August 4th 2008 by Eddie Lewis
The cool thing about taking part in conversations is that they help me solidify my thoughts. I begin with vague notions and ideas about a subject and it’s not until I try to discuss that subject with someone else that those ideas mature in my own mind. I had one of those kinds of conversations one time (in the early 1990s), with a friend of mine, heading back home on a bus from a gig we did in Ft. Worth. When we were done “arguing”, I knew that my ideas had departed from the norm and the realization of it began changing my life in graduated steps.
The argument was on the subject of originality. This friend of mine was simply reciting the popular belief that to be a great jazz musician, you must do something that no one else has ever done before. In that respect, if a musician wishes to become a “jazz great” then he or she should make strides to develop something original.
I strongly disagree with this popular belief. Yes, I used to think the same way. I used to think that, as an aspiring jazz musician, I needed to be completely original. I used to think that I had to pick up where other great jazz players had left off and move the style of jazz forward through my playing and compositions.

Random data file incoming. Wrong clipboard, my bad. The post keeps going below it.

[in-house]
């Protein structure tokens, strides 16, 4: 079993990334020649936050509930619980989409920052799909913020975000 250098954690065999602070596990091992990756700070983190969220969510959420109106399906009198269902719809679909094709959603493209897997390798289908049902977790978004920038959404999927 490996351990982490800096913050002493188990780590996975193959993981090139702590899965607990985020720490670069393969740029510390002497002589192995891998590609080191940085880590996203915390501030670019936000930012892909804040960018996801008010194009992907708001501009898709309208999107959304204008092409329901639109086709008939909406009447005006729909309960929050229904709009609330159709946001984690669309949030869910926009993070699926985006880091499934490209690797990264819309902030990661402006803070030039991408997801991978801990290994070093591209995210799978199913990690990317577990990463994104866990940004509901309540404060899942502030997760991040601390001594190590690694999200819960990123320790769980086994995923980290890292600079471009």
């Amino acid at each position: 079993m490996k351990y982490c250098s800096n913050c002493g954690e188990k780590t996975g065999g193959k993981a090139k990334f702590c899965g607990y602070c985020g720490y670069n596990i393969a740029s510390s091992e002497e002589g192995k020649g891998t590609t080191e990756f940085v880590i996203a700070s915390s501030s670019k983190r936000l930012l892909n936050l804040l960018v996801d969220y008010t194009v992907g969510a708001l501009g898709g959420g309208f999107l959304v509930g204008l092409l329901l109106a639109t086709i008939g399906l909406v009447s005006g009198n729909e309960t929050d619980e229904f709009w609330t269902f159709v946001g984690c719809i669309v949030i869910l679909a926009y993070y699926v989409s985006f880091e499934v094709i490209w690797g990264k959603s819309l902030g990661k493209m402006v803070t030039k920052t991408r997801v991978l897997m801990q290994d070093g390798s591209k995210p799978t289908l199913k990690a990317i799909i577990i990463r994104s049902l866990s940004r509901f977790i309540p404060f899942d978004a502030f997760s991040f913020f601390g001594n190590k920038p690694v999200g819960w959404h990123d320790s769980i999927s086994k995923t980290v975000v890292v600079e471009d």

The problem was that the closer I got to that objective in my playing, the more insincere I felt about my music. The more I tried to make my music “original”, the less I felt that my music was really MY music. The more original my music became the less musical it sounded to me and the less it moved me on an emotional level.
As is my nature, I took a step back and took a REALLY good look at this whole originality thing. What I saw was entirely different from the age old popular belief. From this reflection, I learned that, although originality IS the criterion by which jazz greats are judged, it is NOT the proper guide post for me to use as an aspiring jazz player. Originality should not be the standard by which I judge my own progress as a player. Originality should NOT be the objective of my musical efforts. I believe that originality for the sake of originality is inherently unmusical and that it should be my objective, instead, to achieve a higher level of self expression. Jazz critics and historians may judge my music according to it’s originality in the future, but making an effort to BE original is not the way I plan on achieving that originality.
Instead, I believe that, by TRULY expressing myself through my music, it becomes inherently original. I say this because I also believe that no two people in this world are alike. No one in this world is exactly like me. Thus, no one in this world will “truly express himself” and sound like me when I am truly expressing myself. So, to me, the road to sincere originality is through self expression. Originality for originality’s sake is therefore insincere and unmusical.